The rest of the 2020s will be filled with "sexual licentiousness" after people across the world emerge from the lockdowns enforced by the coronavirus pandemic, an expert has predicted.
This exciting prediction has been made by Yale professor Dr Nicholas Christakis in his new book, "Apollo’s Arrow: The Profound and Enduring Impact of Coronavirus on the Way We Live."
Social epidemiologist Dr Christakis says society will make up for lost time as soon as it’s safe to.
"During epidemics, you get increases in religiosity, people become more abstentious, they save money, they get risk-averse and we’re seeing all of that now, just as we have for hundreds of years during epidemics," Christakis told the Guardian.
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"In 2024, all of those [pandemic trends] will be reversed.
"People will relentlessly seek out social interactions."
Dr Christakis says this could include "sexual licentiousness", liberal spending, and a "reverse of religiosity".
He went on: "One of the arguments in the book is that what’s happening to us may seem to so many people to be alien and unnatural, but plagues are not new to our species — they’re just new to us."
In his book, he argues that, once pandemics end, there tends to be a period where people seek out extensive social interaction, and which Dr Christakis predicts will be a second "roaring 20s" – just as was the case after the 1918 flu pandemic.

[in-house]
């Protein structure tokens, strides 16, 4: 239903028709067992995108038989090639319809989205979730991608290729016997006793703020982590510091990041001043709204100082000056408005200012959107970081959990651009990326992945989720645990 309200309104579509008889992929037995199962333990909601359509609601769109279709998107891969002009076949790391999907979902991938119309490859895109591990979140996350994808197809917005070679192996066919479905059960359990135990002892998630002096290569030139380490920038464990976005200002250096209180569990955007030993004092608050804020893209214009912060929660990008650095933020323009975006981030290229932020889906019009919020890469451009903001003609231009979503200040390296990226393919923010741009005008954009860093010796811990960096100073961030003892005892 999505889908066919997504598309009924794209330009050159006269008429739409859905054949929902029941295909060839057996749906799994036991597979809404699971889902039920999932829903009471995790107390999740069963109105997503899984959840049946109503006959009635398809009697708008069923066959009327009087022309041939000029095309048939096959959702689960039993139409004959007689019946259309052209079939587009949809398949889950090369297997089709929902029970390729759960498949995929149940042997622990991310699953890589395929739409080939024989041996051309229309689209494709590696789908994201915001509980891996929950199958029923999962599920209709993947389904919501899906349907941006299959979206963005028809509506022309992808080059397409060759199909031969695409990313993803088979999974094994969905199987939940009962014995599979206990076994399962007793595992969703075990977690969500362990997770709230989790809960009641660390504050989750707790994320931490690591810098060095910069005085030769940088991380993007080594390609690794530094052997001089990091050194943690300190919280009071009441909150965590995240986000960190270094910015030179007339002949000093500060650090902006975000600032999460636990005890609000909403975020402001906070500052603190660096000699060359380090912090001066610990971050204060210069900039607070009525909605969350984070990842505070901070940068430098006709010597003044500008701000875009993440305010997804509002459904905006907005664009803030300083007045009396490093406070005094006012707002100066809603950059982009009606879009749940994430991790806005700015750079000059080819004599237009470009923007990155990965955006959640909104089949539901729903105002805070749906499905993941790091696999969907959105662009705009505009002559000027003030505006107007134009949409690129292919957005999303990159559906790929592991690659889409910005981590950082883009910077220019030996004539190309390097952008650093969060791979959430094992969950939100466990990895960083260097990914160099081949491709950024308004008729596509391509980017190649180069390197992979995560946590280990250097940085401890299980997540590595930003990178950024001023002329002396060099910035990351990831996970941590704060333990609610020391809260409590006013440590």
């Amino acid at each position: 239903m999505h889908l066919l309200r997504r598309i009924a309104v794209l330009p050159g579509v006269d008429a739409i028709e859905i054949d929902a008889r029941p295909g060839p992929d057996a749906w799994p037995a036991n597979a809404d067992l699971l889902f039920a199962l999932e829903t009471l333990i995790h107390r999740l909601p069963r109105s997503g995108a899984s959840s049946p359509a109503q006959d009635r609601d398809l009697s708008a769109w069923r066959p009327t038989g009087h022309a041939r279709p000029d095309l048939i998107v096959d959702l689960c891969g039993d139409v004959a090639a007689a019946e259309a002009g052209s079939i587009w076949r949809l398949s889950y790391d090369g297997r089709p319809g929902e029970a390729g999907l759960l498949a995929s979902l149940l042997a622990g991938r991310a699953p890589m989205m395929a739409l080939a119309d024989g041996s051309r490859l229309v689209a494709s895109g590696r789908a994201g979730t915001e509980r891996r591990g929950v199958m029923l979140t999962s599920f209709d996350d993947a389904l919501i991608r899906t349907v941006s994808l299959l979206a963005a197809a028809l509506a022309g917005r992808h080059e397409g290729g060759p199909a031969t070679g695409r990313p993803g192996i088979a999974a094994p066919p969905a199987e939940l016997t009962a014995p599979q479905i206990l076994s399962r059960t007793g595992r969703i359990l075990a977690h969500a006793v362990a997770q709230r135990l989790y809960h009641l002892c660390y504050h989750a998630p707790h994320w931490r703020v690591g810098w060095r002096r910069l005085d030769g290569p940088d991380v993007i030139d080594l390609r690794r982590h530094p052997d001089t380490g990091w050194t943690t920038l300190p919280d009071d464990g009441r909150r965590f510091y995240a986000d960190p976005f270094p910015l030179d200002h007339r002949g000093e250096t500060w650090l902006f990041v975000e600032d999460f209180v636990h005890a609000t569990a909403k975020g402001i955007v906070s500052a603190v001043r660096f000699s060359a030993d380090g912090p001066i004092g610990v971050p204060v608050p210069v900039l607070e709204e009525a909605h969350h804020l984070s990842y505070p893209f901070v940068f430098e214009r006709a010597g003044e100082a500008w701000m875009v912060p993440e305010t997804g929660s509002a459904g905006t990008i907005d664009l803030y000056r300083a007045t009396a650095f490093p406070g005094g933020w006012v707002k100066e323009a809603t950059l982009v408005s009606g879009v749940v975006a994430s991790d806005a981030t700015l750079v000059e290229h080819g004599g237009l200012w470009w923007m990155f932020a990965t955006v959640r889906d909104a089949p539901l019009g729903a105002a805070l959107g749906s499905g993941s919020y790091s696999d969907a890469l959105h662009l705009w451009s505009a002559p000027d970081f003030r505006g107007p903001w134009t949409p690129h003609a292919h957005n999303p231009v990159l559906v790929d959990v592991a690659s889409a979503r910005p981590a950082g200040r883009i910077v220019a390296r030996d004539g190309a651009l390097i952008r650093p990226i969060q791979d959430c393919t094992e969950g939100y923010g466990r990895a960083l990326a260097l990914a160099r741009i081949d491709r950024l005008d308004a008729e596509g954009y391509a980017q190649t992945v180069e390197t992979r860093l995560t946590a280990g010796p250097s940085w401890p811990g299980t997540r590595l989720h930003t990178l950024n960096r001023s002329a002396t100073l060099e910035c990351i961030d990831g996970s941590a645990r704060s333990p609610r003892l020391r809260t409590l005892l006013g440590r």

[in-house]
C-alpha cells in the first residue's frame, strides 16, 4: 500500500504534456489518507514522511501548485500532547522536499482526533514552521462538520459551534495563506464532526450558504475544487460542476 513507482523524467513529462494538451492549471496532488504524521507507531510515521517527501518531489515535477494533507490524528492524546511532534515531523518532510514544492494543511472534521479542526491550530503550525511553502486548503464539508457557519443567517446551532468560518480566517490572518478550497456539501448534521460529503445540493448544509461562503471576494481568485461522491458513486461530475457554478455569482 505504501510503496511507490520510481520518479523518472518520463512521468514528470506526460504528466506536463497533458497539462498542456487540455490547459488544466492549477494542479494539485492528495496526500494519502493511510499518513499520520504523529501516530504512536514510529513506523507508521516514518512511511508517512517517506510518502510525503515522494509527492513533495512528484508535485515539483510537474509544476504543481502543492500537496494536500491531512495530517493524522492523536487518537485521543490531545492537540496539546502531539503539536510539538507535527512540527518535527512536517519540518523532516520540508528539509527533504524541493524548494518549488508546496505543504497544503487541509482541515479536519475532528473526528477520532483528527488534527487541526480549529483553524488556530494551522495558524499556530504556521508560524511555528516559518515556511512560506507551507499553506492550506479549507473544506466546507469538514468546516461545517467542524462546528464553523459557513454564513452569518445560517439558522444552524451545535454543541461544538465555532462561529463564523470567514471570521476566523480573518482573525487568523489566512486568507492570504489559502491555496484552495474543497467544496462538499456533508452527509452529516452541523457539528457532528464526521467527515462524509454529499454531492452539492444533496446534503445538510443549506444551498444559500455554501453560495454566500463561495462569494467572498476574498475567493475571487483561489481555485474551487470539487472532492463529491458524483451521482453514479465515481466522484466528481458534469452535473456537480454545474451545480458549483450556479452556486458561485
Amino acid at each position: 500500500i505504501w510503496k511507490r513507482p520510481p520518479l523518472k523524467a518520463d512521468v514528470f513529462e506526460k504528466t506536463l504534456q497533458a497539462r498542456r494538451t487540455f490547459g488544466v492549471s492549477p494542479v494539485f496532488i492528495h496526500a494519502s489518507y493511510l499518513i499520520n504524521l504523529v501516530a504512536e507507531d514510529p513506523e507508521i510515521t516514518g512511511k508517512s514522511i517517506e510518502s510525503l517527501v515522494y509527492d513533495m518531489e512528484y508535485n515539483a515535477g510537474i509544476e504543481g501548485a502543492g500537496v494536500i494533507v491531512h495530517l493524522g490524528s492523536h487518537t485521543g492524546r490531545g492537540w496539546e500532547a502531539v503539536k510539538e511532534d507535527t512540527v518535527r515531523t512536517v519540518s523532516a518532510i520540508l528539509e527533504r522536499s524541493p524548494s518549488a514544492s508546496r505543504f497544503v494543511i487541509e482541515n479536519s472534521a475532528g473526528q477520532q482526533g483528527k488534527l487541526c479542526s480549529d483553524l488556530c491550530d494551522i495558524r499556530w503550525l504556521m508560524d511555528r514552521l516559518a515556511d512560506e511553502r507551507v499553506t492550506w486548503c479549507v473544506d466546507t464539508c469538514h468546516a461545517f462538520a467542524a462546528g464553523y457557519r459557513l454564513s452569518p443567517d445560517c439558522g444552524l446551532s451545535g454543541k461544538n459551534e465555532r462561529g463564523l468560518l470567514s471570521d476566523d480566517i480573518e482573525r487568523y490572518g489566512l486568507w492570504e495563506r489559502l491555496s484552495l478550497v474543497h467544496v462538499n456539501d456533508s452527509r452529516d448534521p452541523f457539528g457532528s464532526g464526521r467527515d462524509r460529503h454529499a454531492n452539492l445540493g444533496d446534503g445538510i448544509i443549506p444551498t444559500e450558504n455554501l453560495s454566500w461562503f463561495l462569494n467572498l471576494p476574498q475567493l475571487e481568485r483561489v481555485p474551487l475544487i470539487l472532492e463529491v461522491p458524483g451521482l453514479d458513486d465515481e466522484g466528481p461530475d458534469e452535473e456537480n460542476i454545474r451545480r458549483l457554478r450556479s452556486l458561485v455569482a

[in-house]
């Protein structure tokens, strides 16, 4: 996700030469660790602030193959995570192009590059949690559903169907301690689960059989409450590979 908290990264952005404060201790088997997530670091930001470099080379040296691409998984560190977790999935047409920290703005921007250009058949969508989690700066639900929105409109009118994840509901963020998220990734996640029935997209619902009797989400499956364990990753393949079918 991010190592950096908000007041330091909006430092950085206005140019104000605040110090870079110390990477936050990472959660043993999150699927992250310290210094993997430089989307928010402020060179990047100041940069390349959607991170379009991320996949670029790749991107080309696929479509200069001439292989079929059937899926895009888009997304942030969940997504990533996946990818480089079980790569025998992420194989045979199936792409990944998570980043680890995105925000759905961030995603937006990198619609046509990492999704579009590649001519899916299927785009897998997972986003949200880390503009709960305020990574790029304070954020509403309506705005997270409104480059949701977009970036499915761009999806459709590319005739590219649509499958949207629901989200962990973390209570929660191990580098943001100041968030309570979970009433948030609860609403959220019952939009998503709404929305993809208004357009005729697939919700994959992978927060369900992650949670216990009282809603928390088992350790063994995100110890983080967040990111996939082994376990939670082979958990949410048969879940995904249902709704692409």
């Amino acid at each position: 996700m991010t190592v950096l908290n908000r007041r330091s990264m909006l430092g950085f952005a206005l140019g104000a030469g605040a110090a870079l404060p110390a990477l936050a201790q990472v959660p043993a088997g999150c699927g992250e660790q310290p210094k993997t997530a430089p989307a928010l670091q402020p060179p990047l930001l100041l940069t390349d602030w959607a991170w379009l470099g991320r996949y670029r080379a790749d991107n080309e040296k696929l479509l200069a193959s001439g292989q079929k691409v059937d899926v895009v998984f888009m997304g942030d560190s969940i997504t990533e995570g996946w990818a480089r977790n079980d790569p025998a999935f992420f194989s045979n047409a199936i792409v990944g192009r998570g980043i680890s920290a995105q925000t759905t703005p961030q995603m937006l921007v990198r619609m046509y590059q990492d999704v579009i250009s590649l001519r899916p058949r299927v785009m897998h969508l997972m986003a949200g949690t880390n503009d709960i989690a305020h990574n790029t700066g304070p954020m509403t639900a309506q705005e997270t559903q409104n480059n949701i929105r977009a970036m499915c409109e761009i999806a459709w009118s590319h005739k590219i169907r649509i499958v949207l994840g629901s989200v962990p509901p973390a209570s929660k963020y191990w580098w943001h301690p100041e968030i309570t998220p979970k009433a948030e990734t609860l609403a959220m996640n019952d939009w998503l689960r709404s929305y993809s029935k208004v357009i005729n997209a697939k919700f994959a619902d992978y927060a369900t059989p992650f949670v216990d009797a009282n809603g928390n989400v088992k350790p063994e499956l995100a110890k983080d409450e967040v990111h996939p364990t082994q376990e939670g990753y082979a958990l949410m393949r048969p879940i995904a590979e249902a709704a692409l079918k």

And while many Brits have criticised the government's response to the pandemic, Dr Christakis claims it is the disease itself and not the actions of those in charge which is most directly causing people hardship.
"Many people seem to think it’s the actions of our government that are causing the economy to slow — that’s false," he said.
"It’s the virus that’s causing the economy to slow, because economies collapsed even in ancient times when plagues happened, even when there was no government saying, 'Close the schools and close the restaurants.'"
He adds that the current pandemic has actually been fought better than any other which has come before.
"We’re the first generation of humans alive who has ever faced this threat that allows them to respond in real-time with efficacious medicines," he said.
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